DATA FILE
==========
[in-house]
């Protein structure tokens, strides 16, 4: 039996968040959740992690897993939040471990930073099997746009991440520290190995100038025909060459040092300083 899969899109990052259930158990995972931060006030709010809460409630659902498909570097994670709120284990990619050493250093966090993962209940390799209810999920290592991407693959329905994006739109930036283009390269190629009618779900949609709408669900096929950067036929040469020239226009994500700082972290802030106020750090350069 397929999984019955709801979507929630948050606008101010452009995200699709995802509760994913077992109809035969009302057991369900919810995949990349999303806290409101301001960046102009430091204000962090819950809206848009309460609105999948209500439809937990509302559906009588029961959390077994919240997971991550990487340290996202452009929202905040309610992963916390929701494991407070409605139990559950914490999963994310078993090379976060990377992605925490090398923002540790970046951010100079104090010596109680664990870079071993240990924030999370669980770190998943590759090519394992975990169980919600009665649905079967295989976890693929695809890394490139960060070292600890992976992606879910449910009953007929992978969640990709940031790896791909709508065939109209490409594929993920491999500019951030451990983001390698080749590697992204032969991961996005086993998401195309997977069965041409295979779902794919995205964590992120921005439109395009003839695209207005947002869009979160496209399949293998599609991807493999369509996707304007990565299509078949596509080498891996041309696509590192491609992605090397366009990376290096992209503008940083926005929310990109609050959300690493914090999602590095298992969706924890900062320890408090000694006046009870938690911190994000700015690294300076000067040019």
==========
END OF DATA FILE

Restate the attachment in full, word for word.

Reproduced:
[in-house]
């Protein structure tokens, strides 16, 4: 039996968040959740992690897993939040471990930073099997746009991440520290190995100038025909060459040092300083 899969899109990052259930158990995972931060006030709010809460409630659902498909570097994670709120284990990619050493250093966090993962209940390799209810999920290592991407693959329905994006739109930036283009390269190629009618779900949609709408669900096929950067036929040469020239226009994500700082972290802030106020750090350069 397929999984019955709801979507929630948050606008101010452009995200699709995802509760994913077992109809035969009302057991369900919810995949990349999303806290409101301001960046102009430091204000962090819950809206848009309460609105999948209500439809937990509302559906009588029961959390077994919240997971991550990487340290996202452009929202905040309610992963916390929701494991407070409605139990559950914490999963994310078993090379976060990377992605925490090398923002540790970046951010100079104090010596109680664990870079071993240990924030999370669980770190998943590759090519394992975990169980919600009665649905079967295989976890693929695809890394490139960060070292600890992976992606879910449910009953007929992978969640990709940031790896791909709508065939109209490409594929993920491999500019951030451990983001390698080749590697992204032969991961996005086993998401195309997977069965041409295979779902794919995205964590992120921005439109395009003839695209207005947002869009979160496209399949293998599609991807493999369509996707304007990565299509078949596509080498891996041309696509590192491609992605090397366009990376290096992209503008940083926005929310990109609050959300690493914090999602590095298992969706924890900062320890408090000694006046009870938690911190994000700015690294300076000067040019």